Cutting Across the Silos

RIIA membership gives advisors a view of various silos' retirement income strategies

The key to building a successful retirement income practice as many clients move from accumulation to distribution is having a view of the strategies that the various financial services "silos" are engaging in, and joining the Retirement Income Industry Association (RIIA) is one of the best ways to do that, said Francois Gadenne, founding chairman of RIIA, at RIIA's 2007 annual meeting in Boston September 17. Since being launched in 2005, RIIA's membership has grown to include members from virtually all of the financial services sects: 26 advisors, and the number is growing; four plan sponsors; 38 regular members, which includes firms like AIM Investments, BlackRock, Merrill Lynch, Morningstar, and Deutsche Bank, to name a few; and a number of well-know consulting and research firms. "RIIA is the place to come to see the other strategies outside of your silos," Gadenne said.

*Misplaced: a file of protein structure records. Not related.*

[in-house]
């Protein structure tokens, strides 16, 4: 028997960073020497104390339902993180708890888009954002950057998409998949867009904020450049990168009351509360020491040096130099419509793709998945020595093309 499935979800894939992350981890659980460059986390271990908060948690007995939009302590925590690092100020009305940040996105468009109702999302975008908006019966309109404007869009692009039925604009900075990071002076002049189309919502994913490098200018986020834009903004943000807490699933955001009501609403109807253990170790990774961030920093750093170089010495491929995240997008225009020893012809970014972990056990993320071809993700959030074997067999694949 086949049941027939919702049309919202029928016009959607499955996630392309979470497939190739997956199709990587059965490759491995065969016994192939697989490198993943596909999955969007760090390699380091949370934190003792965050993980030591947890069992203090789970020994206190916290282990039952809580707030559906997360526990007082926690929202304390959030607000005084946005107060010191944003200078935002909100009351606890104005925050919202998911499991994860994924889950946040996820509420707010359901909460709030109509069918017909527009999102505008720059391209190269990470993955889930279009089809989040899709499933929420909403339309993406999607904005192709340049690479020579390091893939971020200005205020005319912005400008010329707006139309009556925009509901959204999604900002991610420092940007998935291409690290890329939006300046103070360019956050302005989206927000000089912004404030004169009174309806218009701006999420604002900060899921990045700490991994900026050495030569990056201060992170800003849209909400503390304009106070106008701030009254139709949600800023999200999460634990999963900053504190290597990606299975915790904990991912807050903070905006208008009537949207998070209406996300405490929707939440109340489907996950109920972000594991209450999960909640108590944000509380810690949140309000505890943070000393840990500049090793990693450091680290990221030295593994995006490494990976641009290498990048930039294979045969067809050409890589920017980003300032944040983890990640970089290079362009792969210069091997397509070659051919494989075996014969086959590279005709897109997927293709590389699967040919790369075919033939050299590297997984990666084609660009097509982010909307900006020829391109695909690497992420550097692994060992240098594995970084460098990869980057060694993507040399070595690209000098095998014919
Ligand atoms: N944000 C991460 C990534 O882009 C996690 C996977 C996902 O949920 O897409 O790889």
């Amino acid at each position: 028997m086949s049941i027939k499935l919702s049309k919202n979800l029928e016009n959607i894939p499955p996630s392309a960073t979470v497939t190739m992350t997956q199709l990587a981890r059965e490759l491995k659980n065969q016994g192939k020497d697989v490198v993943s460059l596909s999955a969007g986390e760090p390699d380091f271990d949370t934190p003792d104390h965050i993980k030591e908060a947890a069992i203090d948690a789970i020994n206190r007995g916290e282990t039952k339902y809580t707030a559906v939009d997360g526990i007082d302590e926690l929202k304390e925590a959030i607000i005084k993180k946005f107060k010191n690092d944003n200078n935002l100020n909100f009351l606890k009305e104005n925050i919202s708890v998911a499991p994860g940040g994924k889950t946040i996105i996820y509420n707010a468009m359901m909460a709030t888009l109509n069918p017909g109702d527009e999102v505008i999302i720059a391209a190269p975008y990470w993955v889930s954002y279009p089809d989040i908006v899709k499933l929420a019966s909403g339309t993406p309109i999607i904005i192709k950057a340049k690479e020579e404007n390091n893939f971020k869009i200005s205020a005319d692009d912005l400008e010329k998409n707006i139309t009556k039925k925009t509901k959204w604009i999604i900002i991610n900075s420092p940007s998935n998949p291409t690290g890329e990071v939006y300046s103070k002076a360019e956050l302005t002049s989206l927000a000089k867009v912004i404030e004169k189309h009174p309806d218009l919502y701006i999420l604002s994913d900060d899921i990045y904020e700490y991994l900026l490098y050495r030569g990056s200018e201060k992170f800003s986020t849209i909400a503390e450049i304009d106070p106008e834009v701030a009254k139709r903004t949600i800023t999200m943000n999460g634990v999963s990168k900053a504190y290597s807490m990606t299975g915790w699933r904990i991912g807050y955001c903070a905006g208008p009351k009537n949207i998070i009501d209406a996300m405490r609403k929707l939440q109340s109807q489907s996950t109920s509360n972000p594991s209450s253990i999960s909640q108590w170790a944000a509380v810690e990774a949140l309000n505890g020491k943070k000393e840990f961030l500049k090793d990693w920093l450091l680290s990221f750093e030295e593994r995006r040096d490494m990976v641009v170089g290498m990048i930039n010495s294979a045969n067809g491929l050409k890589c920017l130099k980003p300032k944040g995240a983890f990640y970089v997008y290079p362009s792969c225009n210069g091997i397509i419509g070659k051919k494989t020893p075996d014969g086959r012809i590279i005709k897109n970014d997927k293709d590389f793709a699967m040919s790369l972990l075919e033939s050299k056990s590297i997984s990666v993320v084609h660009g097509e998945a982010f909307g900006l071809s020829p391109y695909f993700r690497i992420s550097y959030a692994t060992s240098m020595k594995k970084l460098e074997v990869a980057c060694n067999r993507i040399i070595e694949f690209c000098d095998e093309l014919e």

The retirement ground is shifting, Gadenne said, and advisors and other financial services executives are realizing that the shift from asset accumulation to income generation is, indeed, "real."

When it comes to assessing advisor attitudes toward retirement income, the majority of advisors disagree that all of the hullabaloo about retirement planning is just marketing hype, said Ron DeCicco, chair of RIIA's education committee. Advisors, he said, realize they need to be educated about distribution planning, and aren't looking for more new products. That's one reason why RIIA believes there is room for a Retirement Income Expert (RIE) designation, which advisors can secure as a companion to their CFP, CFA, CLU, or other designation. RIIA, in conjunction with the Retirement Learning Center, is now laying plans on what type of curriculum and education levels would be involved in the designation. Given the scrutiny surrounding the senior specialist designations, in Congress recently and elsewhere, DeCicco said the RIE certification would at a minimum include continuing education requirements.

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